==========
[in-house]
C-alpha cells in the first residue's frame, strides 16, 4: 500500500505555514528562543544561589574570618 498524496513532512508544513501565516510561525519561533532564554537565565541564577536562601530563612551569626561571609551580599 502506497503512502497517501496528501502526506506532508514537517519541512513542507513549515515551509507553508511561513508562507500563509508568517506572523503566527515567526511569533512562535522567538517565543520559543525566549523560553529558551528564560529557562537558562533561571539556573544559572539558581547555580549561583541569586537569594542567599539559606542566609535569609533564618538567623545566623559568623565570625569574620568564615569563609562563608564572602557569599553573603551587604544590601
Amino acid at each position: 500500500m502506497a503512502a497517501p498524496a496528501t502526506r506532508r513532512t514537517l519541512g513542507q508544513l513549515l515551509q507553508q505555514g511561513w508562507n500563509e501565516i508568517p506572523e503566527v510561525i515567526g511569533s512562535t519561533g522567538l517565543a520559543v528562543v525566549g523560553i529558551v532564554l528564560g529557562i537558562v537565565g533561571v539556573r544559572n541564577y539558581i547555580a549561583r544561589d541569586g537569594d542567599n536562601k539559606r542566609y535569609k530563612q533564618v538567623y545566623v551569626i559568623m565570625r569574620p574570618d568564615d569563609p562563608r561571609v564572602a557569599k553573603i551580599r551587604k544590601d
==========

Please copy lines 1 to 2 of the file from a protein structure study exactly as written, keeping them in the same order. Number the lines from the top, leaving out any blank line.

[in-house]
C-alpha cells in the first residue's frame, strides 16, 4: 500500500505555514528562543544561589574570618 498524496513532512508544513501565516510561525519561533532564554537565565541564577536562601530563612551569626561571609551580599 502506497503512502497517501496528501502526506506532508514537517519541512513542507513549515515551509507553508511561513508562507500563509508568517506572523503566527515567526511569533512562535522567538517565543520559543525566549523560553529558551528564560529557562537558562533561571539556573544559572539558581547555580549561583541569586537569594542567599539559606542566609535569609533564618538567623545566623559568623565570625569574620568564615569563609562563608564572602557569599553573603551587604544590601